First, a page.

It was my wife's turn to choose a DVD at the local Brickbuster the other night. She hired The Holiday. It was a chick flick: some funny moments but otherwise rubbish. As expected.
When it ended, my wife brought up the fact that while we in Australia and Britain use the expression "going on holiday," those on the other side of the Pacific/Atlantic in the USA use the expression "going on vacation". We wondered if, in the US, the movie might have been called The Vacation. It isn't.
But etymologically, the nuances of difference between the words holiday and vacation are interesting.
Holiday is a good old English word from the 14th century. It's so old it used to be spelled with that letter where an o and an e were joined together. It originally and fairly obviously meant "holy day" but came to mean "a day of festivity or recreation on which no work is done," a meaning that has been with us (or probably our ancestors) since the 16th century.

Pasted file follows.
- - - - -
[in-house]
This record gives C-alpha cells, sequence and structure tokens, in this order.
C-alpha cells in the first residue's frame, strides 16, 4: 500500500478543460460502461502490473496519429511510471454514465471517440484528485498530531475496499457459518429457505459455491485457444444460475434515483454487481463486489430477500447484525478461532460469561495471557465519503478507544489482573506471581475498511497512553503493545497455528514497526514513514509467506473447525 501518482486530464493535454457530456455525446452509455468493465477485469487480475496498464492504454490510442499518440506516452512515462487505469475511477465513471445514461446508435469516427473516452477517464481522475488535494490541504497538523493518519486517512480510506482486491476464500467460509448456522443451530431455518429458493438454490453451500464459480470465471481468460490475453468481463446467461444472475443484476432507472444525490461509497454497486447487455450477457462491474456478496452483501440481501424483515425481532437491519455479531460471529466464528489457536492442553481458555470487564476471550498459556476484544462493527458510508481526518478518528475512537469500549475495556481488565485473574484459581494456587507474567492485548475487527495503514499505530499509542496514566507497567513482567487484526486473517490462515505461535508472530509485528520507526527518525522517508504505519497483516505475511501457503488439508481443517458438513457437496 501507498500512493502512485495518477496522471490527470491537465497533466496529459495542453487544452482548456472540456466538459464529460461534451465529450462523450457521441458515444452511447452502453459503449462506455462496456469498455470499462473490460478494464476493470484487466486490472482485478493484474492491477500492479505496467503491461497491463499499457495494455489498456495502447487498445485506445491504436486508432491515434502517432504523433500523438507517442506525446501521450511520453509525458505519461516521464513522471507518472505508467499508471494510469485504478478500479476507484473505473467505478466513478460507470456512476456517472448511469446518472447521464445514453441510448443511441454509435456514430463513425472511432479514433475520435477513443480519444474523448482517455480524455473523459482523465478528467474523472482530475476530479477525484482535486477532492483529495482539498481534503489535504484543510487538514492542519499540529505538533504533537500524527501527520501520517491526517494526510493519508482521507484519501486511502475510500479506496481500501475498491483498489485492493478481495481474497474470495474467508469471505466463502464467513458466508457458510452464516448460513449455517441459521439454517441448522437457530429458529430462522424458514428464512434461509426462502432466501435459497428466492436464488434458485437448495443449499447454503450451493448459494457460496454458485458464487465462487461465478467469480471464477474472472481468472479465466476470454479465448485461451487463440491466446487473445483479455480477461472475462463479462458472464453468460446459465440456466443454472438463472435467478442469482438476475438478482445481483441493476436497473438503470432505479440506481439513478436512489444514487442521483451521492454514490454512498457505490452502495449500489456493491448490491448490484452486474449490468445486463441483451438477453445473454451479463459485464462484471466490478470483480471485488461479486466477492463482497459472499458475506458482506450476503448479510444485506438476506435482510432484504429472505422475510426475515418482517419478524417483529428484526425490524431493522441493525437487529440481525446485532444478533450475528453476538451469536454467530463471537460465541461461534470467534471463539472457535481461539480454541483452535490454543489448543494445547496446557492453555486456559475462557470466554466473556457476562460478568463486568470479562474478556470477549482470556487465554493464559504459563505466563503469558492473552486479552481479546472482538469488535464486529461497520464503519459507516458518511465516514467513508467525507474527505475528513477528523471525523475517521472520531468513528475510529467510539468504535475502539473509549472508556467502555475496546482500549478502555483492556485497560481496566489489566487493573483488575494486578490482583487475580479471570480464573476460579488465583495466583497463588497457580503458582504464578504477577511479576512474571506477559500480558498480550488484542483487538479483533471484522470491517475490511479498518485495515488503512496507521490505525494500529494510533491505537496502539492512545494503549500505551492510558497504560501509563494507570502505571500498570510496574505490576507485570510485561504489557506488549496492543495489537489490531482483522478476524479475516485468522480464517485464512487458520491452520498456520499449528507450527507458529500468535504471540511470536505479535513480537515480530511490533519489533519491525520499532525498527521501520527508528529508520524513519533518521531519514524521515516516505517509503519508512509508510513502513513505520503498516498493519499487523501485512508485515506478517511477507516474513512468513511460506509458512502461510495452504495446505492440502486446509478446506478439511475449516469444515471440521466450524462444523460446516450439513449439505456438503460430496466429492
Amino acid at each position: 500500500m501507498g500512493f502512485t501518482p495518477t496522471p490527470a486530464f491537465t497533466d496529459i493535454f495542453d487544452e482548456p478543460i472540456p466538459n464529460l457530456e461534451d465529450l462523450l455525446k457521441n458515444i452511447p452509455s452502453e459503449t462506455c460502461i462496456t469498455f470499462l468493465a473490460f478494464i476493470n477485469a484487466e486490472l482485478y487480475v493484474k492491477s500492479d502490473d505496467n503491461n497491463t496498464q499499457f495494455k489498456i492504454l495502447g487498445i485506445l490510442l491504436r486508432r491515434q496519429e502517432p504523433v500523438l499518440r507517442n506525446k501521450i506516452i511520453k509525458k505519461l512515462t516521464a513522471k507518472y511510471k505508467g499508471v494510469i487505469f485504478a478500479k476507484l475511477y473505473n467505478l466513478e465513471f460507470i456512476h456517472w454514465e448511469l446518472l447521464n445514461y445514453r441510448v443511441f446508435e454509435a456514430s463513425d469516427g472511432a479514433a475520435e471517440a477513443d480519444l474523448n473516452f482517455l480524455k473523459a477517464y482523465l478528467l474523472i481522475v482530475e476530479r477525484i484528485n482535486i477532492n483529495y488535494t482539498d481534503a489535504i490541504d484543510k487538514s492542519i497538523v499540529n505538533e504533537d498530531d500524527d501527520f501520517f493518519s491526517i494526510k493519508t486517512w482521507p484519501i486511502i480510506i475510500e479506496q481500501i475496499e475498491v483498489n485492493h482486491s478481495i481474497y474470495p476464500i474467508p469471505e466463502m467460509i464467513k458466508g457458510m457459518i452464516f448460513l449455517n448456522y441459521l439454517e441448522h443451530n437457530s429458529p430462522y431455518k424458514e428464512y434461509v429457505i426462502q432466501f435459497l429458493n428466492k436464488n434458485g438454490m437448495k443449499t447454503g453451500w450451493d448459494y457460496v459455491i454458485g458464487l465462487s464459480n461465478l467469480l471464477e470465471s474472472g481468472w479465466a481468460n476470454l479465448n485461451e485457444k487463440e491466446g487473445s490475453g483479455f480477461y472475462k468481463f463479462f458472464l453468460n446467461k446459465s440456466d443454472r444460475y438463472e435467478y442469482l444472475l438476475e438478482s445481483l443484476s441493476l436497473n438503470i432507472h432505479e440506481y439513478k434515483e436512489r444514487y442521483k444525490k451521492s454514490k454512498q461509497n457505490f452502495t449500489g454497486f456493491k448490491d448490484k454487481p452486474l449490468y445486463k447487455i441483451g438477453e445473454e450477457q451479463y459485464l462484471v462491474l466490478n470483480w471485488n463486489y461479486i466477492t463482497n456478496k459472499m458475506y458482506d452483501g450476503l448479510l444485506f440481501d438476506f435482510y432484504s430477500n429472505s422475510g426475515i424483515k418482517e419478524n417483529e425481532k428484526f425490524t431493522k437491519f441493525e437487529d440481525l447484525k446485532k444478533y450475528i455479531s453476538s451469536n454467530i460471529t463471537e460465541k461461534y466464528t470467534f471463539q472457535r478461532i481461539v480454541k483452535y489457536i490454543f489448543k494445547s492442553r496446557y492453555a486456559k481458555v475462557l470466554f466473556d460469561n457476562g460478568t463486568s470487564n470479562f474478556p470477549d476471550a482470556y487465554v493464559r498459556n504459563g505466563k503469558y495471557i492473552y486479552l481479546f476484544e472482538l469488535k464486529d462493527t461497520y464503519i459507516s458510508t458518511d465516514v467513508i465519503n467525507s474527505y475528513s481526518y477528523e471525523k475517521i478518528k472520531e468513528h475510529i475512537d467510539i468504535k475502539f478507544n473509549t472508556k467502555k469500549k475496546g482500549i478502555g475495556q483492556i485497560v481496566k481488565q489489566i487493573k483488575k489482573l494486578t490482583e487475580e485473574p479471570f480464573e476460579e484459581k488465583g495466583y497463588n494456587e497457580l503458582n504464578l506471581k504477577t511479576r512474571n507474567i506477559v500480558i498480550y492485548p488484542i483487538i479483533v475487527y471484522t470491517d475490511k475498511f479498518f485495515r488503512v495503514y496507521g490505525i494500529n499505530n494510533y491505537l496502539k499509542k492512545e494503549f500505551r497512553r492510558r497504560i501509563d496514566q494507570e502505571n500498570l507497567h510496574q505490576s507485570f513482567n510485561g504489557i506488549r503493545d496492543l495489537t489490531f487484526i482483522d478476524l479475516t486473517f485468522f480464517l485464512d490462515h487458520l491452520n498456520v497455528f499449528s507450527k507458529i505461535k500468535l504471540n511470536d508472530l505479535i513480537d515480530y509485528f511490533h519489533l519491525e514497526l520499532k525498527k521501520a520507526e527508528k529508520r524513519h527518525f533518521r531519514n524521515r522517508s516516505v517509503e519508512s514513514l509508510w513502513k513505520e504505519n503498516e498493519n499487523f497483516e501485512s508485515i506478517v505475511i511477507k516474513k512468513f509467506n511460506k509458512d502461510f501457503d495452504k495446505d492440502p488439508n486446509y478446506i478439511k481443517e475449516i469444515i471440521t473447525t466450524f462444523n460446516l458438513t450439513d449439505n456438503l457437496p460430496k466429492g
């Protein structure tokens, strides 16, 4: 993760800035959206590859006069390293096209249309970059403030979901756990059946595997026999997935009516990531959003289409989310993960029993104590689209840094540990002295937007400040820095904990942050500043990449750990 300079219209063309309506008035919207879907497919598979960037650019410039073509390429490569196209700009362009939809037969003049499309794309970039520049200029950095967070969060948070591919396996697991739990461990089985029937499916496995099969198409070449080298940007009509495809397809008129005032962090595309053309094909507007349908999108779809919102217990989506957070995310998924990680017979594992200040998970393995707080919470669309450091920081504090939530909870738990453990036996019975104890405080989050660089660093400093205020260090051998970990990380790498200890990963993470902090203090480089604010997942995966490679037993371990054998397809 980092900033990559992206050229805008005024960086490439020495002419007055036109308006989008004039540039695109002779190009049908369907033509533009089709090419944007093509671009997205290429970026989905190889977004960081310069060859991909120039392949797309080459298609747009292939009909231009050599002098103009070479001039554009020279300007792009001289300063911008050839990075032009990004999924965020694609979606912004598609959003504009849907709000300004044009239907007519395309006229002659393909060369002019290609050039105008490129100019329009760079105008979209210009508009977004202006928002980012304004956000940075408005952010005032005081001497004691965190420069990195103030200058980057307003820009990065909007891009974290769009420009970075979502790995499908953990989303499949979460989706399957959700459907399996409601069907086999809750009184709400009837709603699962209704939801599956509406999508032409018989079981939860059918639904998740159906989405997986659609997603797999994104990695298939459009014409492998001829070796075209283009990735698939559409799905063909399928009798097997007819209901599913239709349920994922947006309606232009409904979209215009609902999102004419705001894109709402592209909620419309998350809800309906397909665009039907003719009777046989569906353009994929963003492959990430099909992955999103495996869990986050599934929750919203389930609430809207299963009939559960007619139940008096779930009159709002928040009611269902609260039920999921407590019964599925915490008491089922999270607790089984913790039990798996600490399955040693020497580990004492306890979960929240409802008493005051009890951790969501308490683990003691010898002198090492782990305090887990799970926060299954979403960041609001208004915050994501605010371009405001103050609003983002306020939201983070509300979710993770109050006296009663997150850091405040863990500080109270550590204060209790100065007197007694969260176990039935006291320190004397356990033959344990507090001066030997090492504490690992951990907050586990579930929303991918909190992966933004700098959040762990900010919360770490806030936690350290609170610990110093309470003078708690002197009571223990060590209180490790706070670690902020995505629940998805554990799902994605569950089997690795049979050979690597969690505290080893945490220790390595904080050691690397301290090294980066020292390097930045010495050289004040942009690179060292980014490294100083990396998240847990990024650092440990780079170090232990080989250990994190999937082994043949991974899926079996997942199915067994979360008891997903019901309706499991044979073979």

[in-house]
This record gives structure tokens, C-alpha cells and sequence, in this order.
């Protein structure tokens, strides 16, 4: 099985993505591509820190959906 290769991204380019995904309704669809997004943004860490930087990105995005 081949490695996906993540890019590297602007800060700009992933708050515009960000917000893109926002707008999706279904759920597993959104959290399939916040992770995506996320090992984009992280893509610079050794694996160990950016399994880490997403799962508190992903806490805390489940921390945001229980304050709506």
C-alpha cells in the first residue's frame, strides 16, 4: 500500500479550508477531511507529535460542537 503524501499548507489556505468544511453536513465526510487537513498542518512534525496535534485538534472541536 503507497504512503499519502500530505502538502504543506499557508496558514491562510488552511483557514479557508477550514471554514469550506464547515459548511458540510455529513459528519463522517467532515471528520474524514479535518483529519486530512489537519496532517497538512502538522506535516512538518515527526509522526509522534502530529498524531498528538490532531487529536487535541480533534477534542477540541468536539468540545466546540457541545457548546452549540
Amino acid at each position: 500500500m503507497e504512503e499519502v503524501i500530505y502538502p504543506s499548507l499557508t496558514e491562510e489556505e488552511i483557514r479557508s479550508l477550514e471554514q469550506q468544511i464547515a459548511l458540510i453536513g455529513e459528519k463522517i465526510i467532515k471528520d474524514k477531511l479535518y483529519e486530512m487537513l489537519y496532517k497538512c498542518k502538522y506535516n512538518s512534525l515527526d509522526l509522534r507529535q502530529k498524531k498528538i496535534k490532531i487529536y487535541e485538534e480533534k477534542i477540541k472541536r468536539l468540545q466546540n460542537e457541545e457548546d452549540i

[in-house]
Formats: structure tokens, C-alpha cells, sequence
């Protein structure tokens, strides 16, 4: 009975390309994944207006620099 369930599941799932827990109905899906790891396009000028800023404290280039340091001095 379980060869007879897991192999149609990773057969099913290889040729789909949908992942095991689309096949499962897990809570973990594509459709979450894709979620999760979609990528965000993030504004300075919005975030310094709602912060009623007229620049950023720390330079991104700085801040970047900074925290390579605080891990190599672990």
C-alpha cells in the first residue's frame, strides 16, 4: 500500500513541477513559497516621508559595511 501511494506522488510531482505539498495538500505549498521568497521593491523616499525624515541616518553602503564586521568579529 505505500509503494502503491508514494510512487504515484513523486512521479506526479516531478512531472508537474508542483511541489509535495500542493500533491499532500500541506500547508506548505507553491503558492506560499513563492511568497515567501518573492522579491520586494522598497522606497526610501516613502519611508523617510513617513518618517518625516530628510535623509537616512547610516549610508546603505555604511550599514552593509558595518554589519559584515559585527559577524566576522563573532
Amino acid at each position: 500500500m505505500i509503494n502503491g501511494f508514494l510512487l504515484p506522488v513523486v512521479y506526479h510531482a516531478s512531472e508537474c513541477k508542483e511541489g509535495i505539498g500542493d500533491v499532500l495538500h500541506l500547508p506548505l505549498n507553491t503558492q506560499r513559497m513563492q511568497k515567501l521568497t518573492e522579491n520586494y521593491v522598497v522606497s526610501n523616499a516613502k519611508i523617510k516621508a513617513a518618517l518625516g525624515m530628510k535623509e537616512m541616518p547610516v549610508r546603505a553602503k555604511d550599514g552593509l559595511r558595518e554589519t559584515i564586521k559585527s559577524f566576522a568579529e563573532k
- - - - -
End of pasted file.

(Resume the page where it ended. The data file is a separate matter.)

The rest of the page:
In the US, the term still refers to the day or days when people don't go to work. "What are you doing for the holiday?" The equivalent of this meaning in Australia is public holiday and the English refer to their bank holidays as an approximate translation.
Today, when we take a holiday or go on a holiday or, in the plural, go on holidays, we're usually talking about going somewhere. "I'm going on holidays in Europe," one might say. And one would have a lovely time; it's beautiful this time of year.
But whereas we use the term holiday to refer to where we're going, the term vacation, from vacate and the same latin root that gave us vacancy and vacant, refers not to the day itself or where you're going but where you're leaving.
When you take a vacation, you vacate your premises. (When your brain takes a vacation you might vacate your premisses. Ha ha ha, aren't I witty!) Your home becomes vacant and you might choose a place to stay that has a vacancy.
A holiday house, perhaps.